Musicians rely on their instruments not only for their livelihood but also for their creative expression. The damage or loss of an instrument can lead to cancelled performances, financial losses, and emotional distress. Rum Ragged’s experience is a glaring example of how such incidents can disrupt the professional lives of artists. The band’s frustration is palpable, especially given that this is not their first encounter with Air Canada’s mishandling of their instruments.

In 2018, Rum Ragged faced a similar situation when their custom hardshell case was punctured, leading to the destruction of their bouzouki. Despite switching to a highly recommended MONO M80 case and adhering to all advised precautions, the band continued to face issues. Their proactive approach, involving loosening the strings before flights and using industry-standard cases, demonstrates a significant effort to mitigate risks. However, these efforts seem futile in the face of persistent mishandling.

The band's appeal for Air Canada to "do better" and take responsibility resonates with many artists who have shared similar experiences. Social media is rife with stories of musicians lamenting the damage to their instruments by the airline. The systemic issues highlighted by Rum Ragged’s ordeal point to a need for significant changes in how Air Canada handles the instruments of touring artists.

To address this recurring problem, Air Canada could implement several key changes. First, specialized training for baggage handlers on the specific needs and vulnerabilities of musical instruments could reduce the risk of damage. Understanding that instruments are delicate and often irreplaceable can foster a more careful approach to handling them.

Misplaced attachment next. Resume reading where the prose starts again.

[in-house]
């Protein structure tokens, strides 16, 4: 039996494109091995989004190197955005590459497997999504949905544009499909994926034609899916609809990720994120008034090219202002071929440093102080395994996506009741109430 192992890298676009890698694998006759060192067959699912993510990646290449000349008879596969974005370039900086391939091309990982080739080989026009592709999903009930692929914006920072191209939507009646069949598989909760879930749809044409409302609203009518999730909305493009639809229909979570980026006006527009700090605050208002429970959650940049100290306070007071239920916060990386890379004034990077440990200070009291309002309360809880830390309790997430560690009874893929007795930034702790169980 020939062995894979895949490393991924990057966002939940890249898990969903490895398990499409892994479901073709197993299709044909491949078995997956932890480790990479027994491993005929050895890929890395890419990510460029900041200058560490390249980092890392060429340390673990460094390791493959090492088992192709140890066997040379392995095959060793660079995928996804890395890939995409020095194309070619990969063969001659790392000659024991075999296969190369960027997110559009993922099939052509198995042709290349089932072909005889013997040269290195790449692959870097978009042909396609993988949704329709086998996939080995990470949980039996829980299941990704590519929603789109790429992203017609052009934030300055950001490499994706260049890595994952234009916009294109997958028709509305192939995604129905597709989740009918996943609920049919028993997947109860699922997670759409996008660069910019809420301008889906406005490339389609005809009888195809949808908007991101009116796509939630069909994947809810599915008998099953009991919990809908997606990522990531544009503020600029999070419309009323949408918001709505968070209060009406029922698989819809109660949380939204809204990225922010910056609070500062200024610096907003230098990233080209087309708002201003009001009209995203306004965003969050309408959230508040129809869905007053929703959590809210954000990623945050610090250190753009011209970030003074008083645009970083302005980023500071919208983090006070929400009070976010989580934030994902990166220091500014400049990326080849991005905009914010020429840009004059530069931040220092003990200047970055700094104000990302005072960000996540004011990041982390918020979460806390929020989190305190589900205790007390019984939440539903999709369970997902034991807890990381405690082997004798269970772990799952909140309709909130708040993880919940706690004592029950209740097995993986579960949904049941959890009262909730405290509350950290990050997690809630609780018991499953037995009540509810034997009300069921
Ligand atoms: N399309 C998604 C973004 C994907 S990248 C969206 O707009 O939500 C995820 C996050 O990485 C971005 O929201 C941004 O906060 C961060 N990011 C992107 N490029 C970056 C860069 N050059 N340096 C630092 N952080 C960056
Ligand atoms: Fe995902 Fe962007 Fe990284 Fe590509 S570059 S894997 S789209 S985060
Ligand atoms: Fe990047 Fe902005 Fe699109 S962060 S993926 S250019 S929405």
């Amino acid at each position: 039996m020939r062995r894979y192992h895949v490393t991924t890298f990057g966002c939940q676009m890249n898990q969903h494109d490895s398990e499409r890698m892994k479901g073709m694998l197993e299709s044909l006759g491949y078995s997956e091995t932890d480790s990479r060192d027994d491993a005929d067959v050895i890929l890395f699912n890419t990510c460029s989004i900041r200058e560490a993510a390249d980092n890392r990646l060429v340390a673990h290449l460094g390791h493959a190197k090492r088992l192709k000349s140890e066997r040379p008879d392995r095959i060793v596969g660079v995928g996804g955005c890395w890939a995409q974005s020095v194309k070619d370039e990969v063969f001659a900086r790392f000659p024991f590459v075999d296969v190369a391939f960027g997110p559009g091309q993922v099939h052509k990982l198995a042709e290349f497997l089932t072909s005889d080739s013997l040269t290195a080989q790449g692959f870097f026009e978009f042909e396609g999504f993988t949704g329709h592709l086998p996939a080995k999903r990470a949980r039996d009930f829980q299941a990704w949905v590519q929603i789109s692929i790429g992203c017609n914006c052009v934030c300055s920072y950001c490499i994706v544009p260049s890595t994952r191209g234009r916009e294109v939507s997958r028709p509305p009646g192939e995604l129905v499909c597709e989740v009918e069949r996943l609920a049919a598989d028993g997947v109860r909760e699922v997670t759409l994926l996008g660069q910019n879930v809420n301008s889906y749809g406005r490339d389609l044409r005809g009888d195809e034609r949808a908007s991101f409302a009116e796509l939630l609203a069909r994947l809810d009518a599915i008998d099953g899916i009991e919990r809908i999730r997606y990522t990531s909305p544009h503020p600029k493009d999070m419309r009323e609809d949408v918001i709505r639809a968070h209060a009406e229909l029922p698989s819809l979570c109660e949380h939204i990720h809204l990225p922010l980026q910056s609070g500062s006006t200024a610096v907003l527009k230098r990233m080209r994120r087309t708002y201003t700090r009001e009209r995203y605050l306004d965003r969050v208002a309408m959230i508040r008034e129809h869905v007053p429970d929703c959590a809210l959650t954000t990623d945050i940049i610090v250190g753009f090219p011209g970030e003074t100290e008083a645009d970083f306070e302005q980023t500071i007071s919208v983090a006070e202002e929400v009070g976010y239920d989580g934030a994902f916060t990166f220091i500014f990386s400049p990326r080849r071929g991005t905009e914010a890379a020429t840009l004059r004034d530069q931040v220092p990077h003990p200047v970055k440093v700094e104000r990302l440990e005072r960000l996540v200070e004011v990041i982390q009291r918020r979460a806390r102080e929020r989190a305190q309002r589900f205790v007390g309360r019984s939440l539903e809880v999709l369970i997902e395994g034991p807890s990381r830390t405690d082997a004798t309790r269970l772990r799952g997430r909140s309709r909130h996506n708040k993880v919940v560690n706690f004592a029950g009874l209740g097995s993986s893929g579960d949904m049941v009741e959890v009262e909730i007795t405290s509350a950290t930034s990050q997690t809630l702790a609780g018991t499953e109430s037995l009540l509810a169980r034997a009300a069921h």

Second, improved communication and protocols for gate-checking instruments could help ensure they are treated with the utmost care. Musicians like Rum Ragged often choose gate-checking to avoid the harsh conditions of regular baggage handling. Ensuring these items are consistently treated with the same level of care across all flights is crucial.

Third, a more efficient and responsive claims process would demonstrate accountability and respect for the customers affected by these issues. As Rum Ragged pointed out, their previous claims went unanswered, which only compounded their frustration. A streamlined system for handling claims related to damaged or lost instruments could rebuild trust and show that Air Canada values the needs of its passengers.

Additionally, collaborations with musicians and industry experts to develop best practices for transporting instruments could provide insights and foster a better understanding of the unique requirements of touring artists. Such initiatives would not only improve the airline's service but also build goodwill within the music community.

Air Canada’s mishandling of musical instruments is not just a minor inconvenience; it’s a significant issue that affects the livelihood and emotional well-being of artists. The experiences of Rum Ragged and many others highlight the urgent need for the airline to take responsibility and implement meaningful changes. By doing so, Air Canada can ensure that the instruments, and by extension, the artistry of touring musicians, are protected and respected.

Broken Guitar